Monday, November 07, 2016

Album Review :: Petrol Girls - Talk Of Violence

Petrol Girls

Talk Of Violence

November 18 2016 (Bomber Music) 


Words: Richard O’Hagan

A few weeks ago, I was watching an episode of the television show ‘First Dates’ and one of the participants stated that they were in ‘…a Riot Grrrl band called The Menstrual Cramps’. At the time I didn’t know what to be more amused by, the brilliantly awful name, or the fact that, a quarter of a century on, new bands still felt the need to identify themselves with the Kathleen Hanna-led movement that led to women-only gigs, L7 and members of Huggy Bear heckling Terry Christian on live television.

I guess that, had the London/Hamburg-based hardcore punks Petrol Girls existed back in the early 1990s, they might have identified themselves as a part of the Riot Grrl genre, too. The truth is, though, that they would be doing themselves a disservice if they did. One of the characteristics – or perhaps one should say perceived characteristics – of Riot Grrrl was a lack of musical finesse.

That isn’t an allegation that can be laid at Petrol Girls’ door. At their best, they combine the power and urgency of Enter Shikari with the fury and political righteousness of early, Frank Carter-era, Gallows. At their most melodic, such as on closer ‘Rewild’, they actually evoke none other than the darkly brooding music of Melissa Auf Der Maur. It is a potent cocktail and one which, unlike some of those just mentioned, seems to have perfectly captured their live sound, too.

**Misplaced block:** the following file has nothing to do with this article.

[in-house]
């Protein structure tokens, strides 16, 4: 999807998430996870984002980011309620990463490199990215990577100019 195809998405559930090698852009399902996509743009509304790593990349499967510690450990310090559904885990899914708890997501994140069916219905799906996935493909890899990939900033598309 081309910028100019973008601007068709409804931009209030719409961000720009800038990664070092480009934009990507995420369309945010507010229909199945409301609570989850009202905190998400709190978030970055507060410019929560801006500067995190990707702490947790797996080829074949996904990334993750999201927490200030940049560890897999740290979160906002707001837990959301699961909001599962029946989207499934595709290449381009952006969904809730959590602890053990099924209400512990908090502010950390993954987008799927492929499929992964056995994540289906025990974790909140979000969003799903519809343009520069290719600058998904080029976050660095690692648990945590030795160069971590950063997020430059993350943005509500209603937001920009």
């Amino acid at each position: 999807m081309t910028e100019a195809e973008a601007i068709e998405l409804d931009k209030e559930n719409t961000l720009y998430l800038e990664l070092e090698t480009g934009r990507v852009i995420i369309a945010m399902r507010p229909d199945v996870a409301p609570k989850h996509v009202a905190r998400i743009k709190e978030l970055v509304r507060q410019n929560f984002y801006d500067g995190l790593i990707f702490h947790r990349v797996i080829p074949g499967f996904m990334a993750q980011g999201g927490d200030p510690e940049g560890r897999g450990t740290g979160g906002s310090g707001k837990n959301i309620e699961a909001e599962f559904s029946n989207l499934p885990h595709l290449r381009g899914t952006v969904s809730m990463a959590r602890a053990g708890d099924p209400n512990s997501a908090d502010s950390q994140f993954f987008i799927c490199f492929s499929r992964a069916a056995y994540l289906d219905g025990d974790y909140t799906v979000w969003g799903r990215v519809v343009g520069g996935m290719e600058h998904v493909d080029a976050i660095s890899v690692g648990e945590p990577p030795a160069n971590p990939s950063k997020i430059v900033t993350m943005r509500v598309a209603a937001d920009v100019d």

Right from the opening lines of ‘False Peace’ it is apparent that you are dealing with an intensely political band, who preach pacifism through disorder and rebellion. The ‘they’re trying to build more warships’ refrain of ‘Treading Water’ has eerie echoes of the sort of material that made the likes of Elvis Costello and Billy Bragg famous, but done in a much punkier way. The brute force of the music is occasionally matched by the words, such as when Ren Aldridge sings ‘I want to spit a pin between your eyes’ at the start of ‘Deflate’.

A lot of what Petrol Girls want to talk about, though, is sexual politics. ‘Harpy’ deals with empowering women; the visceral ‘Touch Me Again’ has an obvious theme which is dealt with in an equally forthright way. It is an area which is much dealt with in other forms of music, but nothing like the sense of outrage that Aldridge can muster.

As they state on current single ‘Phallocentric’, Petrol Girls are here to ‘unleash disorder from what they’ve taught us’. More power to them.

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